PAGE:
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Last week’s Schema.org release (version 2.0) introduced two relevant properties: mainEntity mainEntityOfPage This allows you to omit WebPageElement (which is not very useful in the first place) and use something like this: <body itemscope itemtype="http://schema.org/WebPage"> <!-- properties about the web page --> <div ...


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No, your example would mean that it’s an schema:Article and a pto:Dog_breed. To state what the schema:Article is about, you could use its about property. The elaborate version would be: <article itemscope itemtype="http://schema.org/Article"> <div itemprop="about" itemscope itemtype="http://schema.org/Intangible"> <link ...


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I’m assuming you are using the vocabulary Schema.org and have something like this: <script type="application/ld+json"> { "@context": "http://schema.org", "@type": "LocalBusiness", "url": "http://example.com/" } </script> Here the url property belongs to the LocalBusiness item. So it should give the URI of the local business, no matter on ...


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I think the main entity should be Offer. This allows you to specify the prices and start/end dates. If you need to specify general data about the offered service/product, you could use the itemOffered property, which takes a Product as value. That’s fine, I guess, as Product is still defined to include both, products and services: Any offered product ...


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Your use of additionalType in the first snippet is correct. An example where additionalType is used can be seen on Schema.org’s IndividualProduct: <script type="application/ld+json"> { "@context": "http://schema.org", "@id": "#product", "@type": "IndividualProduct", "additionalType": "http://www.productontology.org/id/Racing_bicycle", ...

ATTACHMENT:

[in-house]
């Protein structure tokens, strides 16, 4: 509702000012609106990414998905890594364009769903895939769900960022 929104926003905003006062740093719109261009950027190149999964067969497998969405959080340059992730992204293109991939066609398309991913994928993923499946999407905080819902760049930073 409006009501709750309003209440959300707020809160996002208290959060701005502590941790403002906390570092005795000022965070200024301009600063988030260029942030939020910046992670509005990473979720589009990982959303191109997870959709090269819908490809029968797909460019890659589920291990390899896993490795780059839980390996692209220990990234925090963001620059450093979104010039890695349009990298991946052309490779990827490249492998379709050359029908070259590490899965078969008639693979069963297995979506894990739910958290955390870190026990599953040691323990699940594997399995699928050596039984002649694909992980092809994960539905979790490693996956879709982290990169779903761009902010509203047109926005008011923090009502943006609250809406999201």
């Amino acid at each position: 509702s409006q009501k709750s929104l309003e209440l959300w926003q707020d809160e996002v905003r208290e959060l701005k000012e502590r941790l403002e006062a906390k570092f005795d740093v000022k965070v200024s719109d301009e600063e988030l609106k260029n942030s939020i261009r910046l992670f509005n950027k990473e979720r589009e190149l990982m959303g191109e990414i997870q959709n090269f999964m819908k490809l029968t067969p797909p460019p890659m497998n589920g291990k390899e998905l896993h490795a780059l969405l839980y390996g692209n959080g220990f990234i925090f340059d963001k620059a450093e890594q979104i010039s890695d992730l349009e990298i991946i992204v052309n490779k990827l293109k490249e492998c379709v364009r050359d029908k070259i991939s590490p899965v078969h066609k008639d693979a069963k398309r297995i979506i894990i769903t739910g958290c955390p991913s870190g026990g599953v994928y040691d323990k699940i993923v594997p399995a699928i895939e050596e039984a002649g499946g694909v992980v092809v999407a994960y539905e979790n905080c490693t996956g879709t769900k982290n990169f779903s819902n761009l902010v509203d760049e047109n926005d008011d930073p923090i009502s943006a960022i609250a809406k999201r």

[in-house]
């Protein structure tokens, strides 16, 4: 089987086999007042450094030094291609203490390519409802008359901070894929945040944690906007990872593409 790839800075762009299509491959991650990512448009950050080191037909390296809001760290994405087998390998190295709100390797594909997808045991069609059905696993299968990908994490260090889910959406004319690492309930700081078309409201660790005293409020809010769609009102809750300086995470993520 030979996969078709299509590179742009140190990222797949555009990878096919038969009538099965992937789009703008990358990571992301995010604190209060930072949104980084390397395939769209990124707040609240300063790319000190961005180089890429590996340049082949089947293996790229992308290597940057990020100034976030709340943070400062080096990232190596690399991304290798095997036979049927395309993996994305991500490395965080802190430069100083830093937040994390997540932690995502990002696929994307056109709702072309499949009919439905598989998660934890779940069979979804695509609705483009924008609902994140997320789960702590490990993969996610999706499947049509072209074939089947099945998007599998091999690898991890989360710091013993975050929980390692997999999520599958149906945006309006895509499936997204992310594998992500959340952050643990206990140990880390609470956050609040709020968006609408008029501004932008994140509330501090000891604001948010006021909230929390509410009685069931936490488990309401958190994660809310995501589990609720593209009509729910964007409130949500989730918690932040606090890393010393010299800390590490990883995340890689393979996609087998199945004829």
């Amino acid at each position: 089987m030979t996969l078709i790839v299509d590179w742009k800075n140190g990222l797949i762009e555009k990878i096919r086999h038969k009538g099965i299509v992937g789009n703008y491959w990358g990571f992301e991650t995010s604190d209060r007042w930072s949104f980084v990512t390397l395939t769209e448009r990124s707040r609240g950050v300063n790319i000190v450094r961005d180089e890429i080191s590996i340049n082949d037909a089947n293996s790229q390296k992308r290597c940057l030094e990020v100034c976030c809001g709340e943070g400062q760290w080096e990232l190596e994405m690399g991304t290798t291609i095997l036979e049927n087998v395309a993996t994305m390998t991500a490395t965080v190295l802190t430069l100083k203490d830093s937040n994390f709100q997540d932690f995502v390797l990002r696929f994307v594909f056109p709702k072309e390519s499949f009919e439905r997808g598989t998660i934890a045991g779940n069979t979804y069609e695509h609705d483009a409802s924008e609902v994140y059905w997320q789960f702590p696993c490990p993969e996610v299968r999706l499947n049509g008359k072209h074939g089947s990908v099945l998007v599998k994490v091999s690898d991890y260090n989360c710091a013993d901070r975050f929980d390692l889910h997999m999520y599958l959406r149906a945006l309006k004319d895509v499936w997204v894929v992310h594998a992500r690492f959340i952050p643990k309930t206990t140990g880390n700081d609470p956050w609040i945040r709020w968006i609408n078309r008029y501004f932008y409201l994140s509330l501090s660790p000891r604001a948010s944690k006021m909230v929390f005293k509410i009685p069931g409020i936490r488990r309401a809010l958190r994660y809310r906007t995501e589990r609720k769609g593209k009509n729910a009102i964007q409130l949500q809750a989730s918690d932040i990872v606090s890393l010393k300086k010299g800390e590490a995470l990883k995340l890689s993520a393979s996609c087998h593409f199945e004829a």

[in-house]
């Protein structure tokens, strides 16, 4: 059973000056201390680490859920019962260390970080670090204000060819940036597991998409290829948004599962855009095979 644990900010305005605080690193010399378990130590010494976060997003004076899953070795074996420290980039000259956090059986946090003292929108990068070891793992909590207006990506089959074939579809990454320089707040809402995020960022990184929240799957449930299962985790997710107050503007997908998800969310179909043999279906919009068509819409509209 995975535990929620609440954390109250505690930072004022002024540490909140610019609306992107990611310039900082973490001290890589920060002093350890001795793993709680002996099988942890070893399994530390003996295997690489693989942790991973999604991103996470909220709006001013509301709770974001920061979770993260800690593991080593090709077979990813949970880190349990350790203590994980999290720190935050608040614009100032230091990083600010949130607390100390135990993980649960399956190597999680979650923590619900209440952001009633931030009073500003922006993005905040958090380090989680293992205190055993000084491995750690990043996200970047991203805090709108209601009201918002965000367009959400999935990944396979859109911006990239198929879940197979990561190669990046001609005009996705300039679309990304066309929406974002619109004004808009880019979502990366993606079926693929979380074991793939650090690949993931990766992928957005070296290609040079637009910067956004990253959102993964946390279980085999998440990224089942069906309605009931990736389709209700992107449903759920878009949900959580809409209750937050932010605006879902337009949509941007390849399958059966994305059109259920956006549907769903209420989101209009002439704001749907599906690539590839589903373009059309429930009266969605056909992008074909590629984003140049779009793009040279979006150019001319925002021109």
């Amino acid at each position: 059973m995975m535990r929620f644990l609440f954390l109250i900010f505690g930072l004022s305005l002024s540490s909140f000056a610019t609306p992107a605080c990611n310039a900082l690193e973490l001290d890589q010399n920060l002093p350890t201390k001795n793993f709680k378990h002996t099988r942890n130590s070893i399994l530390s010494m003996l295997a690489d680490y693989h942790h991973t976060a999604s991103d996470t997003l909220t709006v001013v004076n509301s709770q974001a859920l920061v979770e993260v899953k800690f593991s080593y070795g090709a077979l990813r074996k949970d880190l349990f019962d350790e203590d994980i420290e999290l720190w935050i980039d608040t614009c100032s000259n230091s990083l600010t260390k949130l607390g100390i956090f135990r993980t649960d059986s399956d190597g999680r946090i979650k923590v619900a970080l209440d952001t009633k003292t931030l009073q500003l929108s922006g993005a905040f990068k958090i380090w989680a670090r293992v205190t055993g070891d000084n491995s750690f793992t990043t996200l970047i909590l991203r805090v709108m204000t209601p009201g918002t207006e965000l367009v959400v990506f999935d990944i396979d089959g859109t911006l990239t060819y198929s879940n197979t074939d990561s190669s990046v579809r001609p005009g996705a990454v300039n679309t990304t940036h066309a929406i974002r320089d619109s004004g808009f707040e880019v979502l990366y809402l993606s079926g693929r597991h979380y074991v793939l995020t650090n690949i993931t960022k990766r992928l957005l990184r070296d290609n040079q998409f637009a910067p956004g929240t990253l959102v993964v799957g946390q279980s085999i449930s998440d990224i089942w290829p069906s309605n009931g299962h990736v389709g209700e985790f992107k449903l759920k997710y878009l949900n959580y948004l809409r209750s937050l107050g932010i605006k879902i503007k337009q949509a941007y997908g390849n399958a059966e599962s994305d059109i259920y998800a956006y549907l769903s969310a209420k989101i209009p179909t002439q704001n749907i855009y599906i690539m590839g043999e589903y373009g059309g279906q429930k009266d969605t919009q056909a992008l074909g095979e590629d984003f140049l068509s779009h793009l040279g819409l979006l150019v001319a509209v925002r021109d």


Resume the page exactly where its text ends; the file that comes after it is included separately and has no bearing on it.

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Note that syntaxes like Microdata and RDFa don’t annotate the HTML, they use the HTML just as a carrier. After parsing the Microdata/RDFa, it doesn’t matter anymore which markup was used. If your two properties with the same content belong to the same item, it’s not useful to have the additional one, as it doesn’t add anything new (but it’s not forbidden ...


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As noted in this article, having duplicate content will result in bad SEO performance and possibly getting a page ranked so low it cannot be found by users. A critical aspect of SEO is quality content and you cannot maintain a good organic SEO position with duplicate content. Changing both content and HTML structure will be important to having both sites ...


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Search engines always hate duplicates if You have duplicate itemprop the bot must be confused to take which one for your markup result so avoid that markup once on the page


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From what I found, Google Structured Data Validation tool doesn't allow you to use PostalAddress for 'location' despite it being allowed by the schema. In here https://schema.org/location it's specifically said that 'location' can be either Place or PostalAddress. Given that the Place have attributes 'address' and 'name' and GSDVT is asking for them ...



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